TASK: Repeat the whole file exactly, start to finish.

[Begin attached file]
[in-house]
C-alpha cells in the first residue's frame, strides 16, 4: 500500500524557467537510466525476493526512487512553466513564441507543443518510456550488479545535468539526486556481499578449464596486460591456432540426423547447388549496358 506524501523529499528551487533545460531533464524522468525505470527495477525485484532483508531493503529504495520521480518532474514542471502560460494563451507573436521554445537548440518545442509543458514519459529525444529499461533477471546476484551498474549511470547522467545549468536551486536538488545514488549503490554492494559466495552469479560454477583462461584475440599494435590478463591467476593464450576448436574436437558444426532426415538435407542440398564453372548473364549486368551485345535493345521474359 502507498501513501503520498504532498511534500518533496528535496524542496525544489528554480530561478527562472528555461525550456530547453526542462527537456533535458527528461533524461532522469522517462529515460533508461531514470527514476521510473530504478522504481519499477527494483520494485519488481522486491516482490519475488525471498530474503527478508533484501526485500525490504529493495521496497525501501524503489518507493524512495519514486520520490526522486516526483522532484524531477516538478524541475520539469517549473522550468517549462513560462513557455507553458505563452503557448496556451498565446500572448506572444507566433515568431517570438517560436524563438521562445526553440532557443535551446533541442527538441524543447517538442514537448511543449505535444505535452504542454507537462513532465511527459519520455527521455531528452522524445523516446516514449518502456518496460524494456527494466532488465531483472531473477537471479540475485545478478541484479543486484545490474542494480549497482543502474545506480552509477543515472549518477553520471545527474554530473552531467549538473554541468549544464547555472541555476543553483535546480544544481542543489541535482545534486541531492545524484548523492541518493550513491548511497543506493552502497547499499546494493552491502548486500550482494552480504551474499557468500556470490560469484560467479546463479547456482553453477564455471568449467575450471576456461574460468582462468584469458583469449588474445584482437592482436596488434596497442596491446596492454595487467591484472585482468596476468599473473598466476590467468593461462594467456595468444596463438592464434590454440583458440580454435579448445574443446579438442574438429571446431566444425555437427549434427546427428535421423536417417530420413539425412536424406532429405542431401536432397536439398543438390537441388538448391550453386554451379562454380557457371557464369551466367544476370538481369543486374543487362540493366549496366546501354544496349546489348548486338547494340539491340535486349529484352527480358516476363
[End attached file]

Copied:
[in-house]
C-alpha cells in the first residue's frame, strides 16, 4: 500500500524557467537510466525476493526512487512553466513564441507543443518510456550488479545535468539526486556481499578449464596486460591456432540426423547447388549496358 506524501523529499528551487533545460531533464524522468525505470527495477525485484532483508531493503529504495520521480518532474514542471502560460494563451507573436521554445537548440518545442509543458514519459529525444529499461533477471546476484551498474549511470547522467545549468536551486536538488545514488549503490554492494559466495552469479560454477583462461584475440599494435590478463591467476593464450576448436574436437558444426532426415538435407542440398564453372548473364549486368551485345535493345521474359 502507498501513501503520498504532498511534500518533496528535496524542496525544489528554480530561478527562472528555461525550456530547453526542462527537456533535458527528461533524461532522469522517462529515460533508461531514470527514476521510473530504478522504481519499477527494483520494485519488481522486491516482490519475488525471498530474503527478508533484501526485500525490504529493495521496497525501501524503489518507493524512495519514486520520490526522486516526483522532484524531477516538478524541475520539469517549473522550468517549462513560462513557455507553458505563452503557448496556451498565446500572448506572444507566433515568431517570438517560436524563438521562445526553440532557443535551446533541442527538441524543447517538442514537448511543449505535444505535452504542454507537462513532465511527459519520455527521455531528452522524445523516446516514449518502456518496460524494456527494466532488465531483472531473477537471479540475485545478478541484479543486484545490474542494480549497482543502474545506480552509477543515472549518477553520471545527474554530473552531467549538473554541468549544464547555472541555476543553483535546480544544481542543489541535482545534486541531492545524484548523492541518493550513491548511497543506493552502497547499499546494493552491502548486500550482494552480504551474499557468500556470490560469484560467479546463479547456482553453477564455471568449467575450471576456461574460468582462468584469458583469449588474445584482437592482436596488434596497442596491446596492454595487467591484472585482468596476468599473473598466476590467468593461462594467456595468444596463438592464434590454440583458440580454435579448445574443446579438442574438429571446431566444425555437427549434427546427428535421423536417417530420413539425412536424406532429405542431401536432397536439398543438390537441388538448391550453386554451379562454380557457371557464369551466367544476370538481369543486374543487362540493366549496366546501354544496349546489348548486338547494340539491340535486349529484352527480358516476363